If you want to stream a 4k video on Youtube, for example, your browser needs to look up that video on a server in the Google data center far away and have that stream propagate all the way to you. In reality, there is something called content delivery network (CDN) that “brings” the servers closer to you but it may still be hundreds of kilometers away and has little help in the developing countries.
Imagine you are in a lecture together with 100 people and you all watch the same video. What happens is that this video has to be fetched from the closest nodes of Google, streamed to each of the student’s laptops and repeated 100 times. Instead of students, who have an identical copy of the video, sharing it with each other, we propagate large amounts of data, long distances, multiple times. Inefficient, but this is how HTTP works and it is creating large congestion problems on the backbone of the Internet.
IPFS helps to resolve congestion and overly controlling governments by distribution
Instead of locations, IPFS addresses point directly to the resources and it makes sure that this data comes from the closest sources. This means that if a classroom full of students would watch the same video, they would fetch it from each other instead of any central location. This would make streaming a 4k video bufferless.
You may now ask how does this differ from the well-known Bitorrent protocol and how will it change the Web?
While it borrows heavily from the tried and tested technologies like Git and BitTorrent, it offers a completely separate solution. How BitTorrent works is that for every torrent you have a separate swarm, or group or users, who share a single file, or torrent. If there are two videos with different language packs, there would be 2 swarms and they would not be able to cross-share anything. Not even the parts of the file that are identical, which in this case is 99% of the file.
With IPFS the entire World Wide Web can be considered as one torrent file that everyone shares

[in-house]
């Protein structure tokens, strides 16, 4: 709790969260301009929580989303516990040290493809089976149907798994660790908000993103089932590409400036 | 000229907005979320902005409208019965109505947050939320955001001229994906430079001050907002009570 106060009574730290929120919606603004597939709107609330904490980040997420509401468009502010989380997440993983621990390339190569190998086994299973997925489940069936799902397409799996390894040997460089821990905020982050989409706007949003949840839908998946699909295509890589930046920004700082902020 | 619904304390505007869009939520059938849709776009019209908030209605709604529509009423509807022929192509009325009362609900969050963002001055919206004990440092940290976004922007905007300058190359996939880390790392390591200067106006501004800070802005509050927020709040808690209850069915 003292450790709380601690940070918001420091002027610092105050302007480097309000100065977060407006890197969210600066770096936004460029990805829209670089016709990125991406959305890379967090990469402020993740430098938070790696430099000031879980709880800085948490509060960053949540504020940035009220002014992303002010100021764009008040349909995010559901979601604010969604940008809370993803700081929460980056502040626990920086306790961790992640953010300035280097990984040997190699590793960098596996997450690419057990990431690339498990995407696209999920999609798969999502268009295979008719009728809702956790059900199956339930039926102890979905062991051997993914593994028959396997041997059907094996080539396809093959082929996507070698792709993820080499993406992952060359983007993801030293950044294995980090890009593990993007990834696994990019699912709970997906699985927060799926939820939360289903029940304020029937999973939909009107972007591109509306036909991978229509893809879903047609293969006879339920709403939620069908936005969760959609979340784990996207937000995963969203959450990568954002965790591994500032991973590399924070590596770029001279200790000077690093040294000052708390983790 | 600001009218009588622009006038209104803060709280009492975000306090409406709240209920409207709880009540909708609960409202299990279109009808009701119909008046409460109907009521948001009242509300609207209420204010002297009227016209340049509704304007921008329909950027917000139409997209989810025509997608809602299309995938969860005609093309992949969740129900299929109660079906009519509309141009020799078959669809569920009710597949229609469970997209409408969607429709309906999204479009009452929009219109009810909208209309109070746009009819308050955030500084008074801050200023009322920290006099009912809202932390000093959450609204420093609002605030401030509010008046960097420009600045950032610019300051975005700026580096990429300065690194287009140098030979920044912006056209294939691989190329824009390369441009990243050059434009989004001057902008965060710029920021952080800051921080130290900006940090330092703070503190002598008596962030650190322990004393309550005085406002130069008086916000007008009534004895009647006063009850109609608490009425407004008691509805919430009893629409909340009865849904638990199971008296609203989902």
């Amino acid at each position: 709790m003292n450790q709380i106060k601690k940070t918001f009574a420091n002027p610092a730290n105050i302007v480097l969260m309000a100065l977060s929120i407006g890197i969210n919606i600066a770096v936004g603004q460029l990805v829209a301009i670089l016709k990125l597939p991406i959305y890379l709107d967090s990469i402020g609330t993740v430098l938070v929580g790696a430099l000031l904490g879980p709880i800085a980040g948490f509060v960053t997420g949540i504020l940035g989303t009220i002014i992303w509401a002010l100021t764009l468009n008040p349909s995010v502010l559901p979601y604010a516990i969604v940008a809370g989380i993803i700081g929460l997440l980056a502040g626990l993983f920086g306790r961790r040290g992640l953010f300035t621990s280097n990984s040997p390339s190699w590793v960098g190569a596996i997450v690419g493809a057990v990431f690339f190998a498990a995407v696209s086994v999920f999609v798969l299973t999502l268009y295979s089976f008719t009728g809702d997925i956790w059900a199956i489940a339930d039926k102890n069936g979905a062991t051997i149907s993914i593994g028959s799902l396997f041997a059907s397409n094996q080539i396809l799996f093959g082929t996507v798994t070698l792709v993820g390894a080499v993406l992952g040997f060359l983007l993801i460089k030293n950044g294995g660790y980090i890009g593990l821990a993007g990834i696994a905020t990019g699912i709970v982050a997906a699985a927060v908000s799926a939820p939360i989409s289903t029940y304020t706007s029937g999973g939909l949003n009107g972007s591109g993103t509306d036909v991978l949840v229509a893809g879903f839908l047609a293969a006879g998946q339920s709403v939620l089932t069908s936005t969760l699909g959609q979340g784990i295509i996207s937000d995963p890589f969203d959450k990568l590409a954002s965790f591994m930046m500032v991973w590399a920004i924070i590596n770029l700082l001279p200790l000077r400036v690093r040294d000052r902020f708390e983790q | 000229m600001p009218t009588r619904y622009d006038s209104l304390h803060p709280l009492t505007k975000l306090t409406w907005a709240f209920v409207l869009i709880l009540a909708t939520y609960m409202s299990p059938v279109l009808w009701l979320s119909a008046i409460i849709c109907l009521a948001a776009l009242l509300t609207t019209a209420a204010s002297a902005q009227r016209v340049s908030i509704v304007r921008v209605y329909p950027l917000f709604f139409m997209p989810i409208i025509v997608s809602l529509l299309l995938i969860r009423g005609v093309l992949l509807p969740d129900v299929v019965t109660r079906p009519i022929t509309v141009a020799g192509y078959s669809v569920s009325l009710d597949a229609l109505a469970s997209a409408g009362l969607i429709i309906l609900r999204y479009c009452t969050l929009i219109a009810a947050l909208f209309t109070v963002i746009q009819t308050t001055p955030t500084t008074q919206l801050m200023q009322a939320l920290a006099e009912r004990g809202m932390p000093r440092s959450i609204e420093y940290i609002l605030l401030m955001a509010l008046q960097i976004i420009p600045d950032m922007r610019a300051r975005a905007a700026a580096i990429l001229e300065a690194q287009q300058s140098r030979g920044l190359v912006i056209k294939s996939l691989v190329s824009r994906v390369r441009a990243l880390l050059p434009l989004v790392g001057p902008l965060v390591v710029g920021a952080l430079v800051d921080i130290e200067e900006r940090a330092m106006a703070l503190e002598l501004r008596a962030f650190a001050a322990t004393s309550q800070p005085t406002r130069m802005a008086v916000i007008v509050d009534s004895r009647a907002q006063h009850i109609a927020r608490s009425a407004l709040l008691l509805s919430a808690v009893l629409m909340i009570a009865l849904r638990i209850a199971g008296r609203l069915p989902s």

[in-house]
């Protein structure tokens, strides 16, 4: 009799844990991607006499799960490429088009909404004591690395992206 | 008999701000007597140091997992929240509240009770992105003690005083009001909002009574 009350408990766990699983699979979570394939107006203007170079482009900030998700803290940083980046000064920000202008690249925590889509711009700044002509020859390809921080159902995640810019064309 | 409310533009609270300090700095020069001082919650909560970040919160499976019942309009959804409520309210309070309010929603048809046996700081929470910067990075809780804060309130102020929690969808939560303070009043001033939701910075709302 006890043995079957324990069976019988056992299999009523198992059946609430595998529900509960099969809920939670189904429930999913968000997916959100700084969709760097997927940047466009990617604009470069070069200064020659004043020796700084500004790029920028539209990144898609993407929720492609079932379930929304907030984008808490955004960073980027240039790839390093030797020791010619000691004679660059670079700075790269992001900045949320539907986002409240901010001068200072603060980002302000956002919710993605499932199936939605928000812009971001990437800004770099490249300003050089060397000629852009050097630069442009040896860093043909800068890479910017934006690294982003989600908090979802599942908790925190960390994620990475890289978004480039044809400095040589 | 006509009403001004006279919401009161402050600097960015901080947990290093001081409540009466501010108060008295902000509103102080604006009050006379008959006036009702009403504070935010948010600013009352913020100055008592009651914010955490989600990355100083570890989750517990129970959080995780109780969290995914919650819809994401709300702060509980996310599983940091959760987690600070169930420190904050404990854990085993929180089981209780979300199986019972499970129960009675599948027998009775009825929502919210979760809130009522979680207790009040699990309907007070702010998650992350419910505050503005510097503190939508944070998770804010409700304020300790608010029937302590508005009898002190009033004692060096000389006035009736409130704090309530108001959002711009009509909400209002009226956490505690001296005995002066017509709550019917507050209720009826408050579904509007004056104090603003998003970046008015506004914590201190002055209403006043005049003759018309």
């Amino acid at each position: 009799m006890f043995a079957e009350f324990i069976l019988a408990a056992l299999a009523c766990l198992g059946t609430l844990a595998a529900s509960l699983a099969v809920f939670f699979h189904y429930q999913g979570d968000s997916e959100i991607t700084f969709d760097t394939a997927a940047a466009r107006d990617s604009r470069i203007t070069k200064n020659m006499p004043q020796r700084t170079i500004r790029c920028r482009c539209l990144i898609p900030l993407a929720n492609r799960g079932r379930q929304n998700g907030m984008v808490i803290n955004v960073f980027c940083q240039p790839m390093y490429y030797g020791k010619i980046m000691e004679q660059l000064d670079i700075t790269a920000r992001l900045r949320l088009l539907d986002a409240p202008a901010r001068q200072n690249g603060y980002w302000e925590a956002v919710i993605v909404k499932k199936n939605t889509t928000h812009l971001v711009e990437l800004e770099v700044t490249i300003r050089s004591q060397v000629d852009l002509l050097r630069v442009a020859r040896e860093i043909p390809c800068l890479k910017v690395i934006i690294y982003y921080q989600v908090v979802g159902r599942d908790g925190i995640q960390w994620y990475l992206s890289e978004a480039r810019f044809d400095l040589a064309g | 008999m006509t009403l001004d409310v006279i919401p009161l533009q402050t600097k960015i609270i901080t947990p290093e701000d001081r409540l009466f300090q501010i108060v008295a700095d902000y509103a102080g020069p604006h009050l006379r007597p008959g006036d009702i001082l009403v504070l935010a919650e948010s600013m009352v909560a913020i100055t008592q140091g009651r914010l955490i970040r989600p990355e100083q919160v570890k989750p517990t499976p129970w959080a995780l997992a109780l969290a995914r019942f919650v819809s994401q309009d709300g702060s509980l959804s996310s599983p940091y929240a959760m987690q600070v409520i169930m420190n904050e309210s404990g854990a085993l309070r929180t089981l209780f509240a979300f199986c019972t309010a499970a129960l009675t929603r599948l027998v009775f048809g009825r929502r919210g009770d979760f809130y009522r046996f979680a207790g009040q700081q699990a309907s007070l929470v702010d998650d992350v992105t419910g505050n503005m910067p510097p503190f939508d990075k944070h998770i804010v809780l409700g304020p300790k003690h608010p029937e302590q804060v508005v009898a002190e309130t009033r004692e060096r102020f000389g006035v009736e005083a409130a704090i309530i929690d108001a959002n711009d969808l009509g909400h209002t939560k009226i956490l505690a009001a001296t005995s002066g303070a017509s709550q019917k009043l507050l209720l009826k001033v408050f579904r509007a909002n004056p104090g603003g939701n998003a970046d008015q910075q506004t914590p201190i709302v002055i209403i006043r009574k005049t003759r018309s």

Also, BitTorrent doesn’t support all data types, which makes life harder. Neither does it care at all about deduplication which means that two identical videos can co-exist and be shared on the network adding to the data congestion problems.
With IPFS the entire World Wide Web can be considered as one torrent file that everyone shares. Any document, video, audio file or an entire application, or just parts of them sit on the local storage of an Internet users computer and it is shared between everyone on the network. The protocol takes care of finding the closest peers who have what you need.
The network automatically deletes duplicates and tracks version history. It achieves this by giving each file submitted to IPFS a unique cryptographic hash that depends on the content. Historic versioning prevents information from being easily erased. Combined with Blockchain and these unique addresses can now be saved to an immutable chain creating interesting product opportunities. IPFS is not blockchain but it is designed to work together with it. Lets look at some of the other misconceptions people have of IPFS and then come back to what applications have been built and can be built using this combination.